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The Squirrel Inn

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The steamboat Manasquan was advertised to leave her pier on the east side of the city at half-past nine on a July morning. At nine o'clock Walter Lodloe was on the forward upper deck, watching the early passengers come on board, and occasionally smiling as his glance fell upon a tall man in a blue flannel shirt, who, with a number of other deck-hands, was hard at work transferring from the pier to the steamer the boxes, barrels, and bales of merchandise the discouraging mass of which was on the point of being increased by the unloading of a newly arrived two-horse truck.

Lodloe had good reason to allow himself his smiles of satisfaction, for he had just achieved a victory over the man in the blue shirt, and a victory over a busy deck-hand on a hot day is rare enough to be valuable. As soon as he had stepped on board, he had deposited his hand-baggage in a place of safety, and walked forward to see the men run on the freight. It was a lively scene, and being a student of incident, character, and all that sort of thing, it greatly interested him. Standing by a strangely marked cask which had excited his curiosity, he found himself in the way of the deck-hand in the blue shirt, who, with red face and sparkling forehead, had just wheeled two heavy boxes up the incline of the gang-plank, and was about to roll them with easy rapidity to the other side of the deck; but Lodloe, with his back turned and directly in front of him, made it necessary for him to make a violent swerve to the right or to break the legs of a passenger. He made the swerve, missed Lodloe, and then, dumping his load, turned and swore at the young man with the promptness and accuracy of a cow-boy's revolver.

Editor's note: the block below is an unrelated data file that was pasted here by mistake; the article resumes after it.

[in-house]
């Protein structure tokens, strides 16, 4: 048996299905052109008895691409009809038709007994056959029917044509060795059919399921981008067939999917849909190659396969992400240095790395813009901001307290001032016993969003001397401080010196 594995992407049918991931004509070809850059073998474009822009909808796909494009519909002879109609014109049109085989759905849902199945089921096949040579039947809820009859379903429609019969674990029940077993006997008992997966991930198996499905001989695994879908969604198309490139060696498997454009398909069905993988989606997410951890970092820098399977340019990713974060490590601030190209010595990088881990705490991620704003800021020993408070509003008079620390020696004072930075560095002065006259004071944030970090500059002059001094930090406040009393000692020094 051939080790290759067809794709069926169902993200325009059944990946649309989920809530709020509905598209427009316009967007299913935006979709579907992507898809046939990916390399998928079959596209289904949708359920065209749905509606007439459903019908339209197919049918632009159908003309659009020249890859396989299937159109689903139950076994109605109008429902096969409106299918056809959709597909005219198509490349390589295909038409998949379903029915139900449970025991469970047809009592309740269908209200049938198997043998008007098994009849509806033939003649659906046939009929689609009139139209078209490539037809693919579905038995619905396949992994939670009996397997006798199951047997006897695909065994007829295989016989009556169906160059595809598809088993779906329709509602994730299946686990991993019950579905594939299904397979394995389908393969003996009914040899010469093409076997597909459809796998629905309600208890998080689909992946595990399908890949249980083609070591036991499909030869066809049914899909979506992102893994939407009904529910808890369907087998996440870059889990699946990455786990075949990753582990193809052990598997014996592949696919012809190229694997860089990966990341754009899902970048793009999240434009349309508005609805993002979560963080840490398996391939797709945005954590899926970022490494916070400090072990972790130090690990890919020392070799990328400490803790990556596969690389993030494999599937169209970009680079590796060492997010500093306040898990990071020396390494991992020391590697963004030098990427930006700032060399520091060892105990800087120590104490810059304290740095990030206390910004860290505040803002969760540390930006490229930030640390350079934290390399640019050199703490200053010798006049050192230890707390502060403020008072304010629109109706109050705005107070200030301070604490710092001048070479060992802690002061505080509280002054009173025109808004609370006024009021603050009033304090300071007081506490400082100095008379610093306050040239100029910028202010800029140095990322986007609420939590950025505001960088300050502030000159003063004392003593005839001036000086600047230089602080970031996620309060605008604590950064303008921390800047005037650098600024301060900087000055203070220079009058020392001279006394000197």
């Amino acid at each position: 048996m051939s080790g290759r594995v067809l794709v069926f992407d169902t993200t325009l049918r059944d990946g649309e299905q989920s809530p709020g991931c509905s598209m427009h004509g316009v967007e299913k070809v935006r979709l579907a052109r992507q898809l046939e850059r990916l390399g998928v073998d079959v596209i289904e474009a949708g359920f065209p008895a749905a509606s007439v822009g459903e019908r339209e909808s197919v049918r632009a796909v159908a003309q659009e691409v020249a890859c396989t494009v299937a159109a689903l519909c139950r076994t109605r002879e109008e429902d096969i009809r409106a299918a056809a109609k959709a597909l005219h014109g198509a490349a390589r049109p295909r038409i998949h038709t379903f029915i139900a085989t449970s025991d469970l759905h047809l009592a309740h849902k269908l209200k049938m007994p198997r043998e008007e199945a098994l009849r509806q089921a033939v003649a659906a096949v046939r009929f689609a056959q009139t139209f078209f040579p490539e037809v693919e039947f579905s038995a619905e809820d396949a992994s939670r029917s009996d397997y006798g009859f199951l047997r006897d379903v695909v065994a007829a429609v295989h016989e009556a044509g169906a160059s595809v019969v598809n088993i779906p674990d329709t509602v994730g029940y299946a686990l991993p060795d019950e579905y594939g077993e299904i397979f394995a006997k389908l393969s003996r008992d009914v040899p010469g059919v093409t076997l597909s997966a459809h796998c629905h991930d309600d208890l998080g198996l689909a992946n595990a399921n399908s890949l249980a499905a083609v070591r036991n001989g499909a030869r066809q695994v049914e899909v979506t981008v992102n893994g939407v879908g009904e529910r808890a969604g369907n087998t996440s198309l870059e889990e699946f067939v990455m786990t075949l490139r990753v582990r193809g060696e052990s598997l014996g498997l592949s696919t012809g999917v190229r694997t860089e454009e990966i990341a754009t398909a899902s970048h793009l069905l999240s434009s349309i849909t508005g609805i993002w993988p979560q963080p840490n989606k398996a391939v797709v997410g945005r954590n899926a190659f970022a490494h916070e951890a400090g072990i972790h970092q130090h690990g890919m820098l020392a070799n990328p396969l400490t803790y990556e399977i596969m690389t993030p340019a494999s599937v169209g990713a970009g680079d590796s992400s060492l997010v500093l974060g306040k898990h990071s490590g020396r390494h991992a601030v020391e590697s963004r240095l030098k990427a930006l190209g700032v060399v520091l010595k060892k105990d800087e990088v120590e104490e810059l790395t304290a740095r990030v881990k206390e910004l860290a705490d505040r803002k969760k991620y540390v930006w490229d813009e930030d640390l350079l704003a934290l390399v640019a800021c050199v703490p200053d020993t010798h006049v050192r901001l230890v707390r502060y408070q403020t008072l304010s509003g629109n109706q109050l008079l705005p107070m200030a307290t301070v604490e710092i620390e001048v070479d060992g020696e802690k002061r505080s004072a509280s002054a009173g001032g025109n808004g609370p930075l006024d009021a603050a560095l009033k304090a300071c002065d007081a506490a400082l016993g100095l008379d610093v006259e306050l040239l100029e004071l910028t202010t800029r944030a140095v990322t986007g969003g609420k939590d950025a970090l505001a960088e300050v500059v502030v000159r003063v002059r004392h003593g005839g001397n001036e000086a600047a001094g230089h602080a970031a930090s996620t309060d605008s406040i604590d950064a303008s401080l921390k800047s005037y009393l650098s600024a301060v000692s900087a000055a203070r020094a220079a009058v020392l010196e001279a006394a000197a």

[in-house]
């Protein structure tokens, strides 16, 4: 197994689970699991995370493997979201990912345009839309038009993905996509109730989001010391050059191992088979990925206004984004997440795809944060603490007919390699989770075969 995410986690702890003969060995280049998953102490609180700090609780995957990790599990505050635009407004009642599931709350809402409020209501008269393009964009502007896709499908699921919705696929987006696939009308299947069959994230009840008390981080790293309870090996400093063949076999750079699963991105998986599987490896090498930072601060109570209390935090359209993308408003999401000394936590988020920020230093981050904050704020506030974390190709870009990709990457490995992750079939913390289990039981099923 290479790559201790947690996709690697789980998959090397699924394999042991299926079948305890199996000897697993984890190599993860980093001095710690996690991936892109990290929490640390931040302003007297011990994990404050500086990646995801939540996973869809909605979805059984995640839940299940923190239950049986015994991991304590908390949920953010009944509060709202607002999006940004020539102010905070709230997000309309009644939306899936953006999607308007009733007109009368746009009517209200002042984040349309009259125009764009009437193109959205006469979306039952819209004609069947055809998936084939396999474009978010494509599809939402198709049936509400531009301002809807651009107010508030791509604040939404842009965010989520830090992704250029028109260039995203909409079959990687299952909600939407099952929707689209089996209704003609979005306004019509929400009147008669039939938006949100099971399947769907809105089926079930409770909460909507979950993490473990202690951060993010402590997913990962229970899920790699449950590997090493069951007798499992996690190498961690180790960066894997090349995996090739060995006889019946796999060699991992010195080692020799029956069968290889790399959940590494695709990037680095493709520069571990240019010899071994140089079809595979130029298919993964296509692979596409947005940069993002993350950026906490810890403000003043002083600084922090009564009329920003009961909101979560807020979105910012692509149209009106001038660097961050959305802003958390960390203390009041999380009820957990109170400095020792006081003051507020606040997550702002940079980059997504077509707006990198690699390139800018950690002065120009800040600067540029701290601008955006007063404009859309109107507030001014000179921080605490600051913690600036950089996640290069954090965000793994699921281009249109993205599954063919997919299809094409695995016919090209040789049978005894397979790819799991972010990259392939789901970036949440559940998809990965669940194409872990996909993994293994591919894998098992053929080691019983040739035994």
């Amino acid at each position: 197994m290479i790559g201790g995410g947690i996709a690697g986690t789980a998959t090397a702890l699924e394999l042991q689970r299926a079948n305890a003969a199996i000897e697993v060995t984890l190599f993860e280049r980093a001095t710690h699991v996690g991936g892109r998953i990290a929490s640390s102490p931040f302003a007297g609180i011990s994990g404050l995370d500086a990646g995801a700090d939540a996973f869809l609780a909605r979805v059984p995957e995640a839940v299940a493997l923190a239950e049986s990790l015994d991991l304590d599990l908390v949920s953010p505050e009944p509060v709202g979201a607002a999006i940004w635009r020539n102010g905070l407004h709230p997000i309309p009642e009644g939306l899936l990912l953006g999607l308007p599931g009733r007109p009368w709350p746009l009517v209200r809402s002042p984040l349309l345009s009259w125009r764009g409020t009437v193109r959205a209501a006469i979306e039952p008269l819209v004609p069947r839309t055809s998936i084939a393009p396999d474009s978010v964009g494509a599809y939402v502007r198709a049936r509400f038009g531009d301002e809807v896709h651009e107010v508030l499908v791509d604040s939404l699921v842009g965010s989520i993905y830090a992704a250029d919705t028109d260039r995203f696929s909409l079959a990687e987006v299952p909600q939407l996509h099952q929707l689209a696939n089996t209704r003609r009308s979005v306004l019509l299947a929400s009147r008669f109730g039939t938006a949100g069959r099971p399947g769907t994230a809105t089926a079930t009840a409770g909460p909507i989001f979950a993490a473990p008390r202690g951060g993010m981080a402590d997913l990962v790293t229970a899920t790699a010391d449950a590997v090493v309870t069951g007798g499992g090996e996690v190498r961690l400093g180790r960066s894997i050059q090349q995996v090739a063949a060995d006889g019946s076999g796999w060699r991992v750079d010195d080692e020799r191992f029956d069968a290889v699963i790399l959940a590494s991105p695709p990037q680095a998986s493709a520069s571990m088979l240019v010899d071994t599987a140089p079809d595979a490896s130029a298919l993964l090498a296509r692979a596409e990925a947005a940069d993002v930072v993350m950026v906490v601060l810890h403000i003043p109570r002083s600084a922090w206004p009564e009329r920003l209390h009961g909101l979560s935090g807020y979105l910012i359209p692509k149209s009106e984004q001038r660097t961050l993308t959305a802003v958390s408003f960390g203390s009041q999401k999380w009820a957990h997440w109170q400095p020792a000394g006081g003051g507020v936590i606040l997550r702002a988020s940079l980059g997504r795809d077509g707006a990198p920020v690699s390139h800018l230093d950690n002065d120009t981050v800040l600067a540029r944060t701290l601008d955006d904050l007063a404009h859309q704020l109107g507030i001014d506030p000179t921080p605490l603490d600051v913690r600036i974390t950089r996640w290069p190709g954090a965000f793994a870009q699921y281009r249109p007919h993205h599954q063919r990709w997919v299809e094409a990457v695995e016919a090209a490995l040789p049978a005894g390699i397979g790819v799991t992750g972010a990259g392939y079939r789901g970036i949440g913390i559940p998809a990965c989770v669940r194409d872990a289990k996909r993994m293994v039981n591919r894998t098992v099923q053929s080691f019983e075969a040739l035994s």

It was quite natural that a high-spirited young fellow should object to be sworn at, no matter what provocation he had given, and Lodloe not only objected but grew very angry. The thing which instantly suggested itself to him, and which to most people would seem the proper thing to do, was to knock down the man. But this knocking-down business is a matter which should be approached with great caution. Walter was a strong young fellow and had had some practice in boxing, but it was not impossible that, even with the backing of justifiable indignation, the conventional blow straight from the shoulder might have failed to fell the tall deck-hand.

But even had Lodloe succeeded in stretching the insulting man upon the dirty deck, it is not at all probable that he would have staid there. In five seconds there would have been a great fight, and it would not have been long before the young gentleman would have found himself in the custody of a policeman.

Lodloe's common sense was capable of considerable tension without giving way, even under a strain like this, and, although pale with anger, he would not engage in a personal contest with a deck-hand on a crowded steamboat; but to bear the insult was almost impossible. Never before had he been subjected to such violent abuse.

But in a flash he remembered something, and the man had scarcely turned his empty truck to go back to the pier, when Lodloe stepped in front of him, and with a wave of the hand stopped him....